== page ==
Jeremy Maclin said it best. "[The Giants] have no business talking, because they haven’t done anything the last six times."
Of course, the Mets felt the Phillies had no business talking in 2007, because they hadn't done anything the previous 12 times when Jimmy Rollins delivered his famous remarks in 2007.
Funny thing what results do for credibility.
Right now, the New York Giants have none. This is a shell of the team that clutched their way over the New England Patriots in Super Bowl XLII, the air rushing out of that balloon with the speed -- and timing -- of a bullet fired from a 40-caliber glock.
From that point on, the score changed for the Birds. Now they own the G-men, whether they need 20 points or 45, no matter if they are in the lead or trailing by 21 in the fourth quarter, even when it's the regular season or the postseason.
To make matters worse, every effort New York's front office has taken to add talent and put a stop to this embarrassing streak this year has been rebuffed by the injury bug, which has laid waste on the roster's population like an incurable disease.
Which is why we don't expect the score to change today, only increase. Unless this supposed superbug transforms the injured into Zombie Giants. That would be bad... although perhaps unlikely.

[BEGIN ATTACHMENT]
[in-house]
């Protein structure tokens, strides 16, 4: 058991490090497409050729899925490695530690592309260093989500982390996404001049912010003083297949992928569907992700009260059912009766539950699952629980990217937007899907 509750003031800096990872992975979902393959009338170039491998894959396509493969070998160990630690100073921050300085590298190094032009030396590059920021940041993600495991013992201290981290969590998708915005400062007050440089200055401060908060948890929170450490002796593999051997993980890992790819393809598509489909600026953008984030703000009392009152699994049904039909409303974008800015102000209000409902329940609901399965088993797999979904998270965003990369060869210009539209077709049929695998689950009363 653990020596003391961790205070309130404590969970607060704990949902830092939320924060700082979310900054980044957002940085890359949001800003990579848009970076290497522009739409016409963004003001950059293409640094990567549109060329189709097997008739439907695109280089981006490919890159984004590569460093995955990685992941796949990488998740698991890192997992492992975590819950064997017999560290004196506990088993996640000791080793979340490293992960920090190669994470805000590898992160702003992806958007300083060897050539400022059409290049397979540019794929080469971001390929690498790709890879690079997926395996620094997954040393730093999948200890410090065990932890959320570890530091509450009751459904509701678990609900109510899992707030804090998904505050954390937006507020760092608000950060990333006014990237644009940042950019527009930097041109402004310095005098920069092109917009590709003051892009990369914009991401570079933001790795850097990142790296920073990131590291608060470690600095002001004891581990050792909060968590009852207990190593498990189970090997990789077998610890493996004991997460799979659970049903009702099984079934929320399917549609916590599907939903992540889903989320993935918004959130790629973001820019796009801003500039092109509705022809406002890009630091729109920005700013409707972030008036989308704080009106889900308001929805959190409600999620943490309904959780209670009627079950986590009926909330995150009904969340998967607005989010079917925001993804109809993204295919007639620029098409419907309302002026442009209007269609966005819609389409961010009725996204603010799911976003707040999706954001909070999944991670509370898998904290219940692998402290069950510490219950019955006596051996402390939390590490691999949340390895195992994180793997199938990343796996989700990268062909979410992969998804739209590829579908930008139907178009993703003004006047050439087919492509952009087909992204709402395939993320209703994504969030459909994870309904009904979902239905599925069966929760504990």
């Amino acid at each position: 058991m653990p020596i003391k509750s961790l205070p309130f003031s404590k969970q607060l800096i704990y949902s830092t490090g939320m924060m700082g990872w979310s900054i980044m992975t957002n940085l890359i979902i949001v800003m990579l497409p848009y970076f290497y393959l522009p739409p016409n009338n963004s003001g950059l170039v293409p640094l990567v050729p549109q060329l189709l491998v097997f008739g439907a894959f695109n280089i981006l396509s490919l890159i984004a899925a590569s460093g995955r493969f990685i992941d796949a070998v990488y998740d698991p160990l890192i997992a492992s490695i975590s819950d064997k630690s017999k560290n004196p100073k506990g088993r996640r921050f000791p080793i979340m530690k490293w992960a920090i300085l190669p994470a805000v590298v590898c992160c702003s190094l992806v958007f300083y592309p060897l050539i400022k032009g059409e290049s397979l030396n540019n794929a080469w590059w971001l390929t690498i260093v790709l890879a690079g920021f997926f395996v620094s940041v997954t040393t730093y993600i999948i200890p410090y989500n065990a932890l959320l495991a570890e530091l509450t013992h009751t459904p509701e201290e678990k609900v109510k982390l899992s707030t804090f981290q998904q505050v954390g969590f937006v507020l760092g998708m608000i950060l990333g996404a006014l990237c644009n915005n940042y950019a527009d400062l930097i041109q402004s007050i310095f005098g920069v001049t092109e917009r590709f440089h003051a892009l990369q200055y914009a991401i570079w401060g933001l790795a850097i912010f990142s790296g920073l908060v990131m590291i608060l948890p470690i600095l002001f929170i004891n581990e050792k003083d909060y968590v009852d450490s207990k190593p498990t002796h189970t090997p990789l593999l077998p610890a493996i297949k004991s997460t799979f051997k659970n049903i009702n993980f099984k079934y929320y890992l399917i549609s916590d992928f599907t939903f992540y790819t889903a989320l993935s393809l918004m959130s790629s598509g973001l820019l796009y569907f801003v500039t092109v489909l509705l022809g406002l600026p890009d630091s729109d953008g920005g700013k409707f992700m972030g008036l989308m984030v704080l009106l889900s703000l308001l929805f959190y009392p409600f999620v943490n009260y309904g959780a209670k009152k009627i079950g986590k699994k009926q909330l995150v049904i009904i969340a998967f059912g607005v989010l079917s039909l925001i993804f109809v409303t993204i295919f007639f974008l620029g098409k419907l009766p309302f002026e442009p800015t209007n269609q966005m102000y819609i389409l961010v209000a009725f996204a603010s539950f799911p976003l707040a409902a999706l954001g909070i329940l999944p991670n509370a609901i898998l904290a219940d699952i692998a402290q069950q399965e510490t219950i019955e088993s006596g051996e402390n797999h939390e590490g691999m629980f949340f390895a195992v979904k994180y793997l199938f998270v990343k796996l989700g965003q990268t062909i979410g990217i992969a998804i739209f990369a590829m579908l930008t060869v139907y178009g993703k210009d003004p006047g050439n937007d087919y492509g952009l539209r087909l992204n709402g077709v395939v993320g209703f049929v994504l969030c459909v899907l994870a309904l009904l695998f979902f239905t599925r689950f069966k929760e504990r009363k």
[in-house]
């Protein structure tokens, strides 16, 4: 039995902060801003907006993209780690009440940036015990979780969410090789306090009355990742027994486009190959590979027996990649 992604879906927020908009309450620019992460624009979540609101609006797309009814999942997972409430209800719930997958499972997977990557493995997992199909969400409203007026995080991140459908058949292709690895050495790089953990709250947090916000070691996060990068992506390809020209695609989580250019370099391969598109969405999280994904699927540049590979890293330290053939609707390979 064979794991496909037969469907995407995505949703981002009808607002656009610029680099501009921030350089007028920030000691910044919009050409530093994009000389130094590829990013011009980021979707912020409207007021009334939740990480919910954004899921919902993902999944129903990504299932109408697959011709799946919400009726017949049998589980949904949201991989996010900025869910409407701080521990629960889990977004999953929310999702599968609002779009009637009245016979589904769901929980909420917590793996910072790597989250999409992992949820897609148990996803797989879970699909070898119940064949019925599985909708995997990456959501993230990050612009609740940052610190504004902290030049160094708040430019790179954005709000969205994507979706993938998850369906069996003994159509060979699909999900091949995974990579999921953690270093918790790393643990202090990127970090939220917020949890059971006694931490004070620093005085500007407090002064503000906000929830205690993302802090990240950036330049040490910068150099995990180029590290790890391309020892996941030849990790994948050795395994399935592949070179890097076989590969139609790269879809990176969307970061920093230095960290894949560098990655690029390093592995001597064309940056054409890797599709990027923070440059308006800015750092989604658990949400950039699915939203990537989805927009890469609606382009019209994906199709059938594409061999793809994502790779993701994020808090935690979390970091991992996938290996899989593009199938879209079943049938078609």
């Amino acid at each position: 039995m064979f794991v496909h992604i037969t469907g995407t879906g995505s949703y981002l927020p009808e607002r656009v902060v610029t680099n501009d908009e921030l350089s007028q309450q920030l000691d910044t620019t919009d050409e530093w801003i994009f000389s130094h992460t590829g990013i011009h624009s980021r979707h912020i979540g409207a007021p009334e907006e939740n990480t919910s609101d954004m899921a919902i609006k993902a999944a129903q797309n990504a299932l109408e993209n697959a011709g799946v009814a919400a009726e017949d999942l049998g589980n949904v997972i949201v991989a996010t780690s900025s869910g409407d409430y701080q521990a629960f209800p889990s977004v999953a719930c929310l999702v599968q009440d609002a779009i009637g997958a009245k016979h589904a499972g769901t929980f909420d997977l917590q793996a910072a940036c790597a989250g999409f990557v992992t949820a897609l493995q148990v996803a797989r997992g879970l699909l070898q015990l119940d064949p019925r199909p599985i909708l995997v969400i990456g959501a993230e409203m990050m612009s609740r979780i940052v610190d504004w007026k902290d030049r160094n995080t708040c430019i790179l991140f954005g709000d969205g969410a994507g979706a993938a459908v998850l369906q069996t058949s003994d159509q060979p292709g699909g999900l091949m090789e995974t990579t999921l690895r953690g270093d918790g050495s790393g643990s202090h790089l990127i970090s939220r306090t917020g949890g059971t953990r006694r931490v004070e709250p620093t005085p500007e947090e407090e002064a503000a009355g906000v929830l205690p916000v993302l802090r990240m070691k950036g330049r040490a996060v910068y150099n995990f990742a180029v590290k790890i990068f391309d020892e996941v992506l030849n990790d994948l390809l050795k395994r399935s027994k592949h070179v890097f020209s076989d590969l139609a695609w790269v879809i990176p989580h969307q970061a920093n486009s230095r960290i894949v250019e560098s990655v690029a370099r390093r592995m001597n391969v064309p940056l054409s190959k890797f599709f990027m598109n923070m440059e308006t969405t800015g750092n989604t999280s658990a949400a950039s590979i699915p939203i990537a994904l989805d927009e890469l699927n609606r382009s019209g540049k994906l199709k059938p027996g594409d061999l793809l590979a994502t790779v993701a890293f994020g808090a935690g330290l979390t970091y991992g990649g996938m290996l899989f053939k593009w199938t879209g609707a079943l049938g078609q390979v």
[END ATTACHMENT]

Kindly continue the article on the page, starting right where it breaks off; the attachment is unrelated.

No, what the Football Giants need today is a change in fortune. They need Michael Vick to cough up the ball. They need Eli Manning to snap out of his funk.
They need something.
Hey, it's any given Sunday, and this is a heated division rival. Make no mistake, the Eagles have to walk out to that field and play 60 minutes worth of football.
But if they do, they can expect to win -- both the game, and the war of words.
So, Mike Vick is going to play after sustaining a concussion in last Sunday's loss to the Falcons, the very possibility of which certain sportswriters and media personalities were railing against throughout the week.
Indeed, we are still learning about the long term consequences associated with head injuries, so it's natural to be concerned for Vick, especially considering the beatings he takes on a weekly basis. Having said that, the NFL has placed such an emphasis on protecting its players from playing through the trauma, there is no doubt in my mind he is okay.
The question I would pose to worriers is when would it be acceptable for Vick to return? Next week? Next season? Never? If he is cleared to play by the Eagles' training staff and an independent doctor, then he is cleared to play -- it's really that simple.